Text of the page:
Coquenico t1_j6jaziu wrote

> I think that this might highlight your problem here. This idea that it "always" comes down to which scenario has more frequent occurrences is exactly the type of dumbed-down, overgeneralized claim you'd find in a basic statistics book

not at all; I'm not recommending a basic book because it will give you the answer you're looking for, but because it's where you need to start

> Seriously, have you ever been involved in a real-world research study where you were going to have to collect a ton of data and then analyze it?

its my job

> Don't know anything about me.

it seems you have formal training in physics but not in statistics

> Insist on repeatedly stressing how incompetent/untrained/unskilled I am, despite knowing nothing about me.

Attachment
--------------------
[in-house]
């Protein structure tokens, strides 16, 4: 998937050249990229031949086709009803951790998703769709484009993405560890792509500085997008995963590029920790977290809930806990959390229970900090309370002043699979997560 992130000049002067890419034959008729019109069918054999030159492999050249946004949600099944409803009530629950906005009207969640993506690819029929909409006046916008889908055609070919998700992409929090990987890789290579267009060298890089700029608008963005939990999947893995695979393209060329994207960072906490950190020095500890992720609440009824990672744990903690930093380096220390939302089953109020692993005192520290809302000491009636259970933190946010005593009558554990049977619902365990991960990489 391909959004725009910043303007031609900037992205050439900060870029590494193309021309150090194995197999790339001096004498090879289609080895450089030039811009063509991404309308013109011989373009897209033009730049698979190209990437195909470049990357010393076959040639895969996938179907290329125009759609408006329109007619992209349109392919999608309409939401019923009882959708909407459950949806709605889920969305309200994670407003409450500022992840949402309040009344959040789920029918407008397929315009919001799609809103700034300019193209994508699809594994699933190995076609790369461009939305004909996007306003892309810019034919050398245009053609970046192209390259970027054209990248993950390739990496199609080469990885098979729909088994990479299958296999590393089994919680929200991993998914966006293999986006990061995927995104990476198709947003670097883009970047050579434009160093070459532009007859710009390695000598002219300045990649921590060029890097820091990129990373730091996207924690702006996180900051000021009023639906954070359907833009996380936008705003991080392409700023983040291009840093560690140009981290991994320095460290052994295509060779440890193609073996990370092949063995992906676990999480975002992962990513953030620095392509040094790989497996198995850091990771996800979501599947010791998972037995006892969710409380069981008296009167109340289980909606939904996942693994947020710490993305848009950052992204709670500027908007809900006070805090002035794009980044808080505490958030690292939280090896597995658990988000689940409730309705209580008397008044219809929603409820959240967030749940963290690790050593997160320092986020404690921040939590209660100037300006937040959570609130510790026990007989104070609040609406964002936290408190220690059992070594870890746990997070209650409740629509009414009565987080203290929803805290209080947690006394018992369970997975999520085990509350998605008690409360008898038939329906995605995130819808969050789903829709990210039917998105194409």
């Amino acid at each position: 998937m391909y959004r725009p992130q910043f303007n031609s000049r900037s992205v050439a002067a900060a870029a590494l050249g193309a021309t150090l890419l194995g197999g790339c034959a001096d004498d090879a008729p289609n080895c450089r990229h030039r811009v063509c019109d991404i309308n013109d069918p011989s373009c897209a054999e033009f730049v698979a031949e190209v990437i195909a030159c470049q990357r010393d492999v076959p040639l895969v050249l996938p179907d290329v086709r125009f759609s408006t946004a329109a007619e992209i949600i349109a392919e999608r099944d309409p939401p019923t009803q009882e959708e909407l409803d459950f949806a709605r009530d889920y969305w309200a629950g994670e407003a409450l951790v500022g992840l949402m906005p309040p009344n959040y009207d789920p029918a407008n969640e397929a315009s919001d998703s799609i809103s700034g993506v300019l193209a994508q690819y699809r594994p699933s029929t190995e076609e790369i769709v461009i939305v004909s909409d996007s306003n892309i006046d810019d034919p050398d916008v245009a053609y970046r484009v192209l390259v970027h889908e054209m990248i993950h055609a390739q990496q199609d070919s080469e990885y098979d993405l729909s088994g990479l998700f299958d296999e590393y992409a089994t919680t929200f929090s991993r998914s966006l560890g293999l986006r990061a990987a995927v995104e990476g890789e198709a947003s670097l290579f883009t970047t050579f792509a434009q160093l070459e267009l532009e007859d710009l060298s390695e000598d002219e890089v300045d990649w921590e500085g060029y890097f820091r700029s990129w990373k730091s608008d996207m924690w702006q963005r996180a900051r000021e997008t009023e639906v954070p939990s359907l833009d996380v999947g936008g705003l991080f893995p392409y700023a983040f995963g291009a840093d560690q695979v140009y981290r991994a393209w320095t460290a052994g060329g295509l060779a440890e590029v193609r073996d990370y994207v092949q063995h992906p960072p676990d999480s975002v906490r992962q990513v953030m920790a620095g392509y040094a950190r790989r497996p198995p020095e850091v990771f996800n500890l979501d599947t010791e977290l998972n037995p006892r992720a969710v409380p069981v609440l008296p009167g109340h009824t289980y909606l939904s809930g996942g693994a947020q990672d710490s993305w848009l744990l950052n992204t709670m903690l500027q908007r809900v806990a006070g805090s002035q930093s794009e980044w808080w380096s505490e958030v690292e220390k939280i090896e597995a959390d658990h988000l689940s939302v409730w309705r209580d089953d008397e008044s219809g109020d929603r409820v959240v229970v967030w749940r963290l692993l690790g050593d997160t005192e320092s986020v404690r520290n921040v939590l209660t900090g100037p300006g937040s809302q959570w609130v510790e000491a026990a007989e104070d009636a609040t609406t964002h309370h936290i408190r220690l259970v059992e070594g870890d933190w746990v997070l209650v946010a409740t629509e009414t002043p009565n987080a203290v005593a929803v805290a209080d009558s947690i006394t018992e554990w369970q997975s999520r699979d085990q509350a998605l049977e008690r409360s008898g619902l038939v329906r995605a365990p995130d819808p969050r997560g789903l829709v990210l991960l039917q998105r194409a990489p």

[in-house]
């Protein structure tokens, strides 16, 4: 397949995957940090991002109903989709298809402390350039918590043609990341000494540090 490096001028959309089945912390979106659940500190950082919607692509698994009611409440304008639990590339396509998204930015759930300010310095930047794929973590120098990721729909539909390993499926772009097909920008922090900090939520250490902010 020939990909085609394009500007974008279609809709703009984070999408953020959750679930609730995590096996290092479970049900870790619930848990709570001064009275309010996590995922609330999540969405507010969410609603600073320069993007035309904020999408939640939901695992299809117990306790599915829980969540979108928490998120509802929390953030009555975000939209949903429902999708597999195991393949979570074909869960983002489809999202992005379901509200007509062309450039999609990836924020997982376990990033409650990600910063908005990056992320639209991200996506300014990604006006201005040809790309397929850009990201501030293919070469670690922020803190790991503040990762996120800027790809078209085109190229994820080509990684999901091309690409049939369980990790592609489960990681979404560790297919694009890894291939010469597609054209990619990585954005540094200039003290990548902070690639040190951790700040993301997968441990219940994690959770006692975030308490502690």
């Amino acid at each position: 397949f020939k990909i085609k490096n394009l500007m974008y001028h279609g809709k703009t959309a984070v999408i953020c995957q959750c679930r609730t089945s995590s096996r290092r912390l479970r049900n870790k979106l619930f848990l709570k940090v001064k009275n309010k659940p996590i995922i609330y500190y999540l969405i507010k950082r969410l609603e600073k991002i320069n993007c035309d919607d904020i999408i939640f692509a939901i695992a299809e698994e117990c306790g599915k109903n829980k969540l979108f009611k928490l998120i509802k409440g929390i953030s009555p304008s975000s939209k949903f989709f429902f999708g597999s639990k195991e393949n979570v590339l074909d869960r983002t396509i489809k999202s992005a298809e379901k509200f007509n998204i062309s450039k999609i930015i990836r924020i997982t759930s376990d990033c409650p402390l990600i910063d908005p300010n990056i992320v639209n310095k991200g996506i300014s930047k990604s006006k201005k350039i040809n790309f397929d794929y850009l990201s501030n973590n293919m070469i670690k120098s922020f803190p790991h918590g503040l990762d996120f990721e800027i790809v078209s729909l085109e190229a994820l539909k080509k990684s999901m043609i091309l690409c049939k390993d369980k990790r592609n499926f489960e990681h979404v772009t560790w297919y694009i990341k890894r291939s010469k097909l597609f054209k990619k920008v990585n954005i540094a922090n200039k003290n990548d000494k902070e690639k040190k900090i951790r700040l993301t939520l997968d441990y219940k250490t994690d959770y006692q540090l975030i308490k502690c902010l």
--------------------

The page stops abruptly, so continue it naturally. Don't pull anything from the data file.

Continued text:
you keep denying elementary statistical principles, so I assume that you don't have that knowledge

you keep failing to see the problem from a broad statistical perspective. That alone is proof of your incompetence, and why I recommended reading a basic book. You don't have the foundation to transfer your knowledge of physical data analysis to medical data analysis


Coquenico t1_j6f4w9z wrote

there's nothing I can do for you here. You need to read through a basic statistics book. Seems like you have some training in physics so hopefully the mathematical aspects won't be a problem for you